Zatadawbon Yazawin c. 1301 – c. 1359 41 1322/23 – 1342/43 20 [note 3]
Maha Yazawin c. 1301 – ? [27]
Yazawin Thit c. 1300 – ? 1319/20 – 1341/42 22 [28][note 4]
Hmannan Yazawin c. 1299 – ? 43 1322/23 – 1342/43 20 [29]
Inscriptions June 1298 – ? 42 c. February 1325 – 1 September 1340 15 [note 5]
45 (to Kyawswa) c. February 1325 – 29 March 1344 (to Kyawswa) 19



  1. ^ (Hmannan Vol. 1 2003: 379): His mother was three months pregnant when his father was overthrown. Per (Than Tun 1959: 119), Kyawswa was dethroned on 17 December 1297.
  2. ^ Yazawin Thit (Yazawin Thit Vol. 1 2012: 166) gives a year earlier, 703 ME (1341/42).
  3. ^ Zata is inconsistent. (Zata 1960: 40) says Uzana I's father Kyawswa of Pagan died in 662 ME (1300/01). Because Uzana was born after his father's death, he was born c. 1301. Yet (Zata 1960: 43) says Uzana I died in his 59th year (age 58) in 704 ME (1342/43), implying that he was born c. 1284, apparently mixing up the year of abdication with the year of death.
  4. ^ (Yazawin Thit Vol. 1 2012: 166, footnote 3): Yazawin Diga criticizes Yazawin Thit's implied birth dates for Uzana I and Kyawswa I since they make Kyawswa I about a year older than Uzana I, whom all chronicles, including Yazawin Thit, agree was older.
  5. ^ (Than Tun 1959: 123–124, 127): Per inscriptions, Uzana I ascended to the throne in 686 ME (1324/25), and Uzana I abdicated on 1 September 1340. Moreover, per (Than Tun 1959: 119), his father lost power on 17 December 1297. If he was born six months after his father's dethronement as reported by the main chronicles, he was born in June 1298.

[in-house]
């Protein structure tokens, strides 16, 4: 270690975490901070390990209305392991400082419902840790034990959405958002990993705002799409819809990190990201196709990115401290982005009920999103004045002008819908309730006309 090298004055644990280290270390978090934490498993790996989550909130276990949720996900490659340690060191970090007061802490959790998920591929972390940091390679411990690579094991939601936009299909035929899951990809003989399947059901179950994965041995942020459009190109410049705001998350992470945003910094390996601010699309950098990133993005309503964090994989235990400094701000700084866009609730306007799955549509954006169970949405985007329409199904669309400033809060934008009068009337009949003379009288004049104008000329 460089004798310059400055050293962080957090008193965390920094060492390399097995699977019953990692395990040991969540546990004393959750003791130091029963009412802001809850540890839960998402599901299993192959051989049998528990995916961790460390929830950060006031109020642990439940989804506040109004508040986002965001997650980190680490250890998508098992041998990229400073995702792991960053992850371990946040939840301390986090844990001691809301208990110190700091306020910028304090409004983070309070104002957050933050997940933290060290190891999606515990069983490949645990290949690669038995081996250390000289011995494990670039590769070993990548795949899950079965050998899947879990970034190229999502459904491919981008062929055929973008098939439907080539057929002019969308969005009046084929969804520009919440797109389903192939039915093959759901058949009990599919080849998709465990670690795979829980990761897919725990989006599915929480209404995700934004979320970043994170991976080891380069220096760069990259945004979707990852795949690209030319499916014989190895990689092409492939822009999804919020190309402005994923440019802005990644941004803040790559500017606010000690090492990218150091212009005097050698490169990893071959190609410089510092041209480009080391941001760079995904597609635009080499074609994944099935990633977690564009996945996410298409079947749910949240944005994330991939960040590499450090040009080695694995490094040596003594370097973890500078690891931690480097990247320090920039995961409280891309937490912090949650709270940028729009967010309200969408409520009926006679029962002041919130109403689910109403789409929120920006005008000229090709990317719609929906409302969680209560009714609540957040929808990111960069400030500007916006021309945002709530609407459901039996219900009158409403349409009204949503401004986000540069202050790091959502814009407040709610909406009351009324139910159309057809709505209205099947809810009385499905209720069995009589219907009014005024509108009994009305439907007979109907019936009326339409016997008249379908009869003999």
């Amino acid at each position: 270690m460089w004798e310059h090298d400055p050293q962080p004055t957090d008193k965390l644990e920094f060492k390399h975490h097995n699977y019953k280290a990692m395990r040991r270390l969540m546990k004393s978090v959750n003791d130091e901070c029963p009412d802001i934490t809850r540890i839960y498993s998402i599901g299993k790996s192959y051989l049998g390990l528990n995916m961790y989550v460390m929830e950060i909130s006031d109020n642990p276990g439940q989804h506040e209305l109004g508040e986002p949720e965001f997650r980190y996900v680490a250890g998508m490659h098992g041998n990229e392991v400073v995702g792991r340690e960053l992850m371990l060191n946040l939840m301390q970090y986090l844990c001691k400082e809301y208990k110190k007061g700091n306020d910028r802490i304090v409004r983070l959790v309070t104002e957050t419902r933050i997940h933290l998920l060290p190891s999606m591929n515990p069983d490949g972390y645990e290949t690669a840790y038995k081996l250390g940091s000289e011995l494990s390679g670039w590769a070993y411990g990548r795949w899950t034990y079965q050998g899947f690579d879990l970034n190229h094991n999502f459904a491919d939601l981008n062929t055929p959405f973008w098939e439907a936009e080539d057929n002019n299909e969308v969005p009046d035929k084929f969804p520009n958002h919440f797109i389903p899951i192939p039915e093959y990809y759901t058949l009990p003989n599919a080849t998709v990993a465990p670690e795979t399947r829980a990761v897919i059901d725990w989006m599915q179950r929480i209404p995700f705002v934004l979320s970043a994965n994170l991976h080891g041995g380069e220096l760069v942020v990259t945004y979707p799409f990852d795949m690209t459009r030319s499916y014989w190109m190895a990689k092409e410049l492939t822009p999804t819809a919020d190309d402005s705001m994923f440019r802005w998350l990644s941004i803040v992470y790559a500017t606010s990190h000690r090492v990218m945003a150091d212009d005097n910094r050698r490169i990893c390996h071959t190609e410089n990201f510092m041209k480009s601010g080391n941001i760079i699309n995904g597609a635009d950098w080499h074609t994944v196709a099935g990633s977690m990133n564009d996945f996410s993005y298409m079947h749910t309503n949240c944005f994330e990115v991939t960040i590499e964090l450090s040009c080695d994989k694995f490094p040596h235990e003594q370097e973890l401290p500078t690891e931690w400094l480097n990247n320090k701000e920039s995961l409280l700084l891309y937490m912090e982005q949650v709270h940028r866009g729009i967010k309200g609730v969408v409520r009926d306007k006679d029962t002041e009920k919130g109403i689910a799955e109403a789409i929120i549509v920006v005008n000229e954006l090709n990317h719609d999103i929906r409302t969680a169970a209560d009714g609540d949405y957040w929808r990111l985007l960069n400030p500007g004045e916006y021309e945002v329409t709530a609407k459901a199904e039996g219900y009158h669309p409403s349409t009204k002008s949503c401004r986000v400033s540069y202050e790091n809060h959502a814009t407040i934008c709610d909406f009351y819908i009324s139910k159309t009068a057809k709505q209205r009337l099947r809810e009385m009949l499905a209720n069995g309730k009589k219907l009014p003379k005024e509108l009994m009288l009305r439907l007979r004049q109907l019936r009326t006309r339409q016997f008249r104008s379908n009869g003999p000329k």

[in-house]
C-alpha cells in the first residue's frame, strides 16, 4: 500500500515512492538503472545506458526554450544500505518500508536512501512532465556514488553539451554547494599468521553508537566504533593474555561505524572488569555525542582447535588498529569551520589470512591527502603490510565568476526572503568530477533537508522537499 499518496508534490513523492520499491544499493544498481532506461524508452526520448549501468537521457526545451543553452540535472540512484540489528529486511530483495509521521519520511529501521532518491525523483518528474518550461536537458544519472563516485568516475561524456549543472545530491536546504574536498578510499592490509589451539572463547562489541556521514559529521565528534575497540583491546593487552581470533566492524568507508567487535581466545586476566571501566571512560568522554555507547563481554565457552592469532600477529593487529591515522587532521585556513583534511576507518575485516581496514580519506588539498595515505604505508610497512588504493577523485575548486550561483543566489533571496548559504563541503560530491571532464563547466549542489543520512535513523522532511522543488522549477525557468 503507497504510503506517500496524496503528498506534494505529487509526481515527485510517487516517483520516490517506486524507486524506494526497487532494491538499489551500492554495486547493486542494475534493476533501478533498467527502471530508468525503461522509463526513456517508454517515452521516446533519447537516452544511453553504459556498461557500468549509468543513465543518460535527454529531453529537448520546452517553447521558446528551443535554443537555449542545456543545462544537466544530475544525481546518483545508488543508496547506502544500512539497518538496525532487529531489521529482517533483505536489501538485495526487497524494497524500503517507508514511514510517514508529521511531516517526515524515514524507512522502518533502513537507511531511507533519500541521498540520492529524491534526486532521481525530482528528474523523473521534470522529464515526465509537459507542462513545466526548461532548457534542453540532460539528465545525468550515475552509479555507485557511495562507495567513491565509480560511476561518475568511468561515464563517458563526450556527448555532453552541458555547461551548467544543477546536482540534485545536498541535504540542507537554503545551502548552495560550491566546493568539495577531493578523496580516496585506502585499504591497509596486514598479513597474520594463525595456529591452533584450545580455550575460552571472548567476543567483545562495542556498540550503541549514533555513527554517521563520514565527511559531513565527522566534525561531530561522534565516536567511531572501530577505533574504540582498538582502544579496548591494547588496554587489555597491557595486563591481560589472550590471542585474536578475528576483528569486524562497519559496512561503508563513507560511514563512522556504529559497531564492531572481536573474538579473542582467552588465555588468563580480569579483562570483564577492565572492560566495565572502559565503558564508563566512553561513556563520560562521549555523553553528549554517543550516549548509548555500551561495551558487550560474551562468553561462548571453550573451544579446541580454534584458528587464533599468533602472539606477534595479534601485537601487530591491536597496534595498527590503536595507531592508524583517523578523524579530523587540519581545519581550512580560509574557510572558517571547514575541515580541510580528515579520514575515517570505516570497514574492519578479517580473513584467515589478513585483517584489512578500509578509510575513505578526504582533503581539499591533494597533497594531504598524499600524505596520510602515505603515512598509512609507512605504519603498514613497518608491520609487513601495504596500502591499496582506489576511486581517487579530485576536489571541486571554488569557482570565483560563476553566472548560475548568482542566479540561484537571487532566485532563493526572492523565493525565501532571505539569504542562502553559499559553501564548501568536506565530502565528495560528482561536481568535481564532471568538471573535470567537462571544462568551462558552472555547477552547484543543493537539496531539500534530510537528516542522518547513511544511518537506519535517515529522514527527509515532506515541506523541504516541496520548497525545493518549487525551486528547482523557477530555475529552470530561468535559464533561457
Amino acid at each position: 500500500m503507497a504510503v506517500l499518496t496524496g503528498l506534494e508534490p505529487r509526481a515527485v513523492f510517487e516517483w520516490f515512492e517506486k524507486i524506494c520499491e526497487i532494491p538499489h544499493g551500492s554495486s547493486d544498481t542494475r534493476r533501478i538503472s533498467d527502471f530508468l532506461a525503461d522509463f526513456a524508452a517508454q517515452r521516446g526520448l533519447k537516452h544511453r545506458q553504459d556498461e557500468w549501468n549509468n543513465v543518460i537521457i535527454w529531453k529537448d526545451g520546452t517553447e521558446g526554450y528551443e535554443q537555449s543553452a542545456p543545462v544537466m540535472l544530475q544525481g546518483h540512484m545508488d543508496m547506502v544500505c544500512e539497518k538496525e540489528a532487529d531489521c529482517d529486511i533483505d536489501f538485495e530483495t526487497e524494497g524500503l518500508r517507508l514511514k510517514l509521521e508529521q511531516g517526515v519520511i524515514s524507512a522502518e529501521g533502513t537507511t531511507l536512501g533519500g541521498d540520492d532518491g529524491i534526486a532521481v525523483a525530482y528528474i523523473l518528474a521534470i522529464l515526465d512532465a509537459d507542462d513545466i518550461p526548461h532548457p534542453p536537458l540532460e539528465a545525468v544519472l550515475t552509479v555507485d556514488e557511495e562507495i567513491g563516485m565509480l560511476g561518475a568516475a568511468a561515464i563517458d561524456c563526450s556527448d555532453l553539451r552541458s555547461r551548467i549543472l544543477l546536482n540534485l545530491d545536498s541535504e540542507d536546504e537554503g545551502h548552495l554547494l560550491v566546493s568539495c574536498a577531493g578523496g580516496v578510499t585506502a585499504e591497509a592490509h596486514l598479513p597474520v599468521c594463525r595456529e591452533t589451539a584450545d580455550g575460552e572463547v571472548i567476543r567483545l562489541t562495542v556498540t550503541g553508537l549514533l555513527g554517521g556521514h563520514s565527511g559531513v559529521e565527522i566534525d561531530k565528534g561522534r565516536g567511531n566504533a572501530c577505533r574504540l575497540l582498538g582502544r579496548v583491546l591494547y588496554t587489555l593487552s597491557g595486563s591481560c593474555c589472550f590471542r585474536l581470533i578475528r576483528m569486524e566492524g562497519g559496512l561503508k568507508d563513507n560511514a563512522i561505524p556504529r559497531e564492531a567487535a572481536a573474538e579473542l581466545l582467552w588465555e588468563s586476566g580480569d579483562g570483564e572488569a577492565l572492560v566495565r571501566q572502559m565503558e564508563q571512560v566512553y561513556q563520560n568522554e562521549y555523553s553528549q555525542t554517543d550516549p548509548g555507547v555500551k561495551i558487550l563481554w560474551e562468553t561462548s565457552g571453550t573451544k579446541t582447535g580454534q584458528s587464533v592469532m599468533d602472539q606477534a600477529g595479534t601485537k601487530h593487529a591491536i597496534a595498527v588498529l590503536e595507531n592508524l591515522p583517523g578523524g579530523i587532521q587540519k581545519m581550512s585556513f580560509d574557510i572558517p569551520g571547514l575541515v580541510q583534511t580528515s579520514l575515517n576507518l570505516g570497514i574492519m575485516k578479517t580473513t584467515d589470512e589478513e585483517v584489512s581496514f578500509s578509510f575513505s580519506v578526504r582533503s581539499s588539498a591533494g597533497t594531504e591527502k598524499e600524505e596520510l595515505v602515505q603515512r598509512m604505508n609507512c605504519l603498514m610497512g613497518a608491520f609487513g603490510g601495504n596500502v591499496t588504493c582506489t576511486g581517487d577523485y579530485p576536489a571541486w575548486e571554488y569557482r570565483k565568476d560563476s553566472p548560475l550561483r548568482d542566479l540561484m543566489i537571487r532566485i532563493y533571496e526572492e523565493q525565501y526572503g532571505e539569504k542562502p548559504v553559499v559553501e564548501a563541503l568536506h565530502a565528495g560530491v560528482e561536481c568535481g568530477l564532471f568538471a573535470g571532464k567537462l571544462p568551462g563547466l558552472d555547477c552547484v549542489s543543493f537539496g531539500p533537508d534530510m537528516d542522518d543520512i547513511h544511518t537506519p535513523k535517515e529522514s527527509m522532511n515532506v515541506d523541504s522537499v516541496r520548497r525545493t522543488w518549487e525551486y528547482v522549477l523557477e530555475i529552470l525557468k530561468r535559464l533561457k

1. ^ a b c d Hmannan Vol. 1 2003: 379
  2. ^ Than Tun 1959: 121
  3. ^ Hmannan Vol. 1 2003: 371
  4. ^ a b Htin Aung 1967: 76–77
  5. ^ Hmannan Vol. 1 2003: 370–371
  6. ^ a b Hmannan Vol. 1 2003: 374
  7. ^ Harvey 1925: 79
  8. ^ Yazawin Thit Vol. 1 2012: 161, fn-3
  9. ^ Hmannan Vol. 1 2003: 373
  10. ^ Hmannan Vol. 1 2003: 375–376
  11. ^ Yazawin Thit Vol. 1 2012: 160, fn#1
  12. ^ Hmannan Vol. 1 2003: 372
  13. ^ Hmannan Vol. 1 2003: 377
  14. ^ a b c Hmannan Vol. 1 2003: 378
  15. ^ Hmannan Vol. 1 2003: 383
  16. ^ Sein Lwin Lay 2006: 21
  17. ^ Phayre 1967: 66
  18. ^ Sandamala Linkara Vol. 1 1997: 180
  19. ^ Maha Yazawin Vol. 1 2006: 265
  20. ^ a b Than Tun 1959: 124
  21. ^ a b Yazawin Thit Vol. 1 2012: 166
  22. ^ Zata 1960: 43
  23. ^ Maha Yazawin Vol. 1 2006: 350
  24. ^ a b Than Tun 1959: 127
  25. ^ Alaungpaya Ayedawbon 1961: 12
  26. ^ Hmannan Vol. 1 2003: 382
  27. ^ Maha Yazawin Vol. 1 2006: 264–265
  28. ^ Yazawin Thit Vol. 1 2012: 163, 166
  29. ^ Hmannan Vol. 1 2003: 377, 379


  • Harvey, G. E. (1925). History of Burma: From the Earliest Times to 10 March 1824. London: Frank Cass & Co. Ltd.
  • Htin Aung, Maung (1967). A History of Burma. New York and London: Cambridge University Press.
  • Kala, U (1724). Maha Yazawin (in Burmese). 1–3 (2006, 4th printing ed.). Yangon: Ya-Pyei Publishing.
  • Letwe Nawrahta & Maha Sithu (c. 1770). Hla Thamein, ed. Alaungpaya Ayedawbon (in Burmese) (1961 ed.). Ministry of Culture, Union of Burma.
  • Maha Sithu (1798). Myint Swe (1st ed.); Kyaw Win, Ph.D. and Thein Hlaing (2nd ed.), eds. Yazawin Thit (in Burmese). 1–3 (2012, 2nd printing ed.). Yangon: Ya-Pyei Publishing.
  • Phayre, Lt. Gen. Sir Arthur P. (1883). History of Burma (1967 ed.). London: Susil Gupta.
  • Royal Historians of Burma (c. 1680). U Hla Tin (Hla Thamein), ed. Zatadawbon Yazawin (1960 ed.). Historical Research Directorate of the Union of Burma.
  • Royal Historical Commission of Burma (1832). Hmannan Yazawin (in Burmese). 1–3 (2003 ed.). Yangon: Ministry of Information, Myanmar.
  • Sandamala Linkara, Ashin (1931). Rakhine Razawin Thit (in Burmese). 1–2 (1997–1999 ed.). Yangon: Tetlan Sarpay.
  • Sein Lwin Lay, Kahtika U (1968). Min Taya Shwe Hti and Bayinnaung: Ketumadi Taungoo Yazawin (in Burmese) (2006, 2nd printing ed.). Yangon: Yan Aung Sarpay.
  • Than Tun (December 1959). "History of Burma: A.D. 1300–1400". Journal of Burma Research Society. XLII (II).
Uzana I of Pinya
Born: June 1298 Died: c. 1356/57
Regnal titles
Preceded by
King of Pinya
c. February 1325 – 1 September 1340
Succeeded by
Sithu of Pinya
as Regent
Royal titles
Preceded by
Heir to the Pinya Throne
7 February 1313 – c. February 1325
Succeeded by
Kyawswa I